So the congressional super committee failed. Republican candidates are coming out of the woodworks blaming President Barack Obama for the committee’s failure.
If the Joint Economic Committee fails to agree on whether tax reform can boost the economy and create jobs, do we blame the president?
If the Joint Committee on Taxation fails to agree on whether revenue estimates are correct, do we blame the president?
Yes, one can argue that given the mission of the Joint Select Committee on Deficit Reduction was to find $1.2 trillion in cuts to our national budget, that these cuts would affect President Obama’s own policies and vision for governing. One could also argue that because of the impacts cuts would have on governance that Mr. Obama should have made it imperative to show “leadership” via negotiations with the committee.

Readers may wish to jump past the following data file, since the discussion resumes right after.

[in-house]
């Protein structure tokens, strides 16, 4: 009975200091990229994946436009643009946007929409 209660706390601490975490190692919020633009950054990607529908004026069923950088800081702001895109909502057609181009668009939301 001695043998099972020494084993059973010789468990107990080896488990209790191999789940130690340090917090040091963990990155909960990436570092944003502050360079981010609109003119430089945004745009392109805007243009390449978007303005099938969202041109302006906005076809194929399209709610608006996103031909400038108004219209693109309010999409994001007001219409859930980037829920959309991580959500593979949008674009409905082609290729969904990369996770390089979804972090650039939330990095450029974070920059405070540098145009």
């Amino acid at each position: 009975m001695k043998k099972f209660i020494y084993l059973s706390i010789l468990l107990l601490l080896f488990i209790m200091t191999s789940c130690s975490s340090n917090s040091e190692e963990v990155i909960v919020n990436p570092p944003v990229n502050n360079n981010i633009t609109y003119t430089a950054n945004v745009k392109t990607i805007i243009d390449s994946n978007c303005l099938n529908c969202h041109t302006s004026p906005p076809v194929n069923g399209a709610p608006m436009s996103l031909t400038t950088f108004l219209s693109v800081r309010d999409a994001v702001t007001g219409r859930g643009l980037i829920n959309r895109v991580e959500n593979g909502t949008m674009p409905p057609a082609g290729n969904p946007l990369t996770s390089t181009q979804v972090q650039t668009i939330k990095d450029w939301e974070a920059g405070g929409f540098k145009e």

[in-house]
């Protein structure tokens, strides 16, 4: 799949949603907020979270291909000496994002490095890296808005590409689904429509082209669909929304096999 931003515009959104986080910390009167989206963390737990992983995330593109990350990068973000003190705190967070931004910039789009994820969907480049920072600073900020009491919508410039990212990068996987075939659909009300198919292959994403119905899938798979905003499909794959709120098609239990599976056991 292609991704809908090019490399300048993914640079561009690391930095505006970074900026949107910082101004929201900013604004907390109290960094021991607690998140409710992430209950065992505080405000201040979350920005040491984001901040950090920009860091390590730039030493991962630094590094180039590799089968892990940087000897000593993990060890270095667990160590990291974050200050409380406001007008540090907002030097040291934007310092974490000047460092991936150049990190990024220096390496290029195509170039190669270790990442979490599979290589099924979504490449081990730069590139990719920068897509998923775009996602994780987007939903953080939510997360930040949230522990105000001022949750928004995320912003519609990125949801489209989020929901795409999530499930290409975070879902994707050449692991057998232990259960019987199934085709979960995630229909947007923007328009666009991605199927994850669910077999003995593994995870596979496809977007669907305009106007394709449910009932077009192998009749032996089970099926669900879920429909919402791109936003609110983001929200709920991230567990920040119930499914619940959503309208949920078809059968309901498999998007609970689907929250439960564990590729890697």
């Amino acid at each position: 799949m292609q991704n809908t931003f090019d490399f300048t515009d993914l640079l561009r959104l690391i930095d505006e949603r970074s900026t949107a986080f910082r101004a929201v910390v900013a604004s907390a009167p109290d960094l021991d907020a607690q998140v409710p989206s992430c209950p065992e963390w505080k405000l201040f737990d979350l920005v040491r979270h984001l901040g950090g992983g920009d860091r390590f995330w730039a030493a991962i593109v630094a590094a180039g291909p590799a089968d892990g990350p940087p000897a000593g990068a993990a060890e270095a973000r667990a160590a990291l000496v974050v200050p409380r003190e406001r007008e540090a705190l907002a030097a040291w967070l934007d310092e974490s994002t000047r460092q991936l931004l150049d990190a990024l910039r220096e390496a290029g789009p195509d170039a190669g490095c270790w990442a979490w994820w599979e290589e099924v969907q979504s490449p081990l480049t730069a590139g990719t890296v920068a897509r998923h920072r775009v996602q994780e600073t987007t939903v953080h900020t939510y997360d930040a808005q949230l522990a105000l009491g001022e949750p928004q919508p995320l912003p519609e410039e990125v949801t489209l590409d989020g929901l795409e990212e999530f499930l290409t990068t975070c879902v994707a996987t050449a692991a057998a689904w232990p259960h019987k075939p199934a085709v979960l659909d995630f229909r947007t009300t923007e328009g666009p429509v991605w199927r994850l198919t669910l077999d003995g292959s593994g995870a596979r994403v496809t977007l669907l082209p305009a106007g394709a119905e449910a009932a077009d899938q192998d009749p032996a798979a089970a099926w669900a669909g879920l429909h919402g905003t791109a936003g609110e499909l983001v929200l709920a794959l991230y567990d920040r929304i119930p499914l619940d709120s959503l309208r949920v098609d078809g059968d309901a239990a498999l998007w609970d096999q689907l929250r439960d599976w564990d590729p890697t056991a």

But is mucking around with congressmen on a spending measure the best way for the president to spend his time? Wasn’t this exercise exclusively in the purview of the Congress?
The answer is no. The president is America’s chief lobbyist to the Congress and should be involved. House Budget Committee chairman Paul Ryan, Republican of Wisconsin, and Jeb Hensarling, Republican of Texas and co-chair of the debt reduction committee, called on Mr. Obama to show leadership, which is a joke given that these guys are looking forward to leading him out of the back door at 1600 Pennsylvania Avenue into Marine One.
But Mr. Obama engaged this debate the smart way. Rolling in the mud, at least publicly, with a Republican faction not prepared to give him anything, and a Democratic faction that believes it can’t get anything more from him, would have been a waste of time and left him even more tainted with the mud of failure.